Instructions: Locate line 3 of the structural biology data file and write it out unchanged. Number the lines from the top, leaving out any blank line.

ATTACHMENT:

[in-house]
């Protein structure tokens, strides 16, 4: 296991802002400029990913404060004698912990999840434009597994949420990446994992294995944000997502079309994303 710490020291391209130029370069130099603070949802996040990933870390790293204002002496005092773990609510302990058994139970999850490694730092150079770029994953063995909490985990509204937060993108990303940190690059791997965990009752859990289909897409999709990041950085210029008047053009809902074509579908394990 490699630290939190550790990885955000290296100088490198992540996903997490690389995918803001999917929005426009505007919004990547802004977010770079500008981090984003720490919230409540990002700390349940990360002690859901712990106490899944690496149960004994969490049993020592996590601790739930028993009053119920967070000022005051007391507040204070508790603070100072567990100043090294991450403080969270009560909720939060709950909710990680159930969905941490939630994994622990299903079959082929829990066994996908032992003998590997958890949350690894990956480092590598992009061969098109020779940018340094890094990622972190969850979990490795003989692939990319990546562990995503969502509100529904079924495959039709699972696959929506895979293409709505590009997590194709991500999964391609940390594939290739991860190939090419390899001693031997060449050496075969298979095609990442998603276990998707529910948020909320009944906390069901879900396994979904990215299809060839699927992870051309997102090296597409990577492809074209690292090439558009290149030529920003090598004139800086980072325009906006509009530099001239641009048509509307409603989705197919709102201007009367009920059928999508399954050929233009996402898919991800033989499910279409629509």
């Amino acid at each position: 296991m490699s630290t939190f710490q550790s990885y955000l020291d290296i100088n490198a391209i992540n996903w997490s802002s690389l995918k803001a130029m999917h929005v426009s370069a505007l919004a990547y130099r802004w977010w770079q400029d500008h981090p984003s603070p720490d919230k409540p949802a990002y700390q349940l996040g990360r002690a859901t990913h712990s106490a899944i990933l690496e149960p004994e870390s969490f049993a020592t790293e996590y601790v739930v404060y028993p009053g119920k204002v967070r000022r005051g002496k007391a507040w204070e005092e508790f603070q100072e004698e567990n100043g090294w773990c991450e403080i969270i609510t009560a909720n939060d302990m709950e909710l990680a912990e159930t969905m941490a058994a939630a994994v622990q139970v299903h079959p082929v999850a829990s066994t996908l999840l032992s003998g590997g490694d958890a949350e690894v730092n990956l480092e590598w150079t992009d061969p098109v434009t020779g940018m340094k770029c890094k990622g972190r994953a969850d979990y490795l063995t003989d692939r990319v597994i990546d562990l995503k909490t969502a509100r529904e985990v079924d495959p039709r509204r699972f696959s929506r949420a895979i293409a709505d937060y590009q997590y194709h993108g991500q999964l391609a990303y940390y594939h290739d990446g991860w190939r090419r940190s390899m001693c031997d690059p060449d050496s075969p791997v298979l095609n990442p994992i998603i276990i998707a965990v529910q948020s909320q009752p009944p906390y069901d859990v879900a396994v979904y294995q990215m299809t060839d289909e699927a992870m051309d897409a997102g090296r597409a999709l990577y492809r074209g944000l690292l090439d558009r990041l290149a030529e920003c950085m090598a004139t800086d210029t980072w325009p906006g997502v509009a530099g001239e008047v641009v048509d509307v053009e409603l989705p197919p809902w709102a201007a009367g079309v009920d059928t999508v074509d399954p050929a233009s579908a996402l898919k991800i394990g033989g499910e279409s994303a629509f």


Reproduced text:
């Amino acid at each position: 296991m490699s630290t939190f710490q550790s990885y955000l020291d290296i100088n490198a391209i992540n996903w997490s802002s690389l995918k803001a130029m999917h929005v426009s370069a505007l919004a990547y130099r802004w977010w770079q400029d500008h981090p984003s603070p720490d919230k409540p949802a990002y700390q349940l996040g990360r002690a859901t990913h712990s106490a899944i990933l690496e149960p004994e870390s969490f049993a020592t790293e996590y601790v739930v404060y028993p009053g119920k204002v967070r000022r005051g002496k007391a507040w204070e005092e508790f603070q100072e004698e567990n100043g090294w773990c991450e403080i969270i609510t009560a909720n939060d302990m709950e909710l990680a912990e159930t969905m941490a058994a939630a994994v622990q139970v299903h079959p082929v999850a829990s066994t996908l999840l032992s003998g590997g490694d958890a949350e690894v730092n990956l480092e590598w150079t992009d061969p098109v434009t020779g940018m340094k770029c890094k990622g972190r994953a969850d979990y490795l063995t003989d692939r990319v597994i990546d562990l995503k909490t969502a509100r529904e985990v079924d495959p039709r509204r699972f696959s929506r949420a895979i293409a709505d937060y590009q997590y194709h993108g991500q999964l391609a990303y940390y594939h290739d990446g991860w190939r090419r940190s390899m001693c031997d690059p060449d050496s075969p791997v298979l095609n990442p994992i998603i276990i998707a965990v529910q948020s909320q009752p009944p906390y069901d859990v879900a396994v979904y294995q990215m299809t060839d289909e699927a992870m051309d897409a997102g090296r597409a999709l990577y492809r074209g944000l690292l090439d558009r990041l290149a030529e920003c950085m090598a004139t800086d210029t980072w325009p906006g997502v509009a530099g001239e008047v641009v048509d509307v053009e409603l989705p197919p809902w709102a201007a009367g079309v009920d059928t999508v074509d399954p050929a233009s579908a996402l898919k991800i394990g033989g499910e279409s994303a629509f």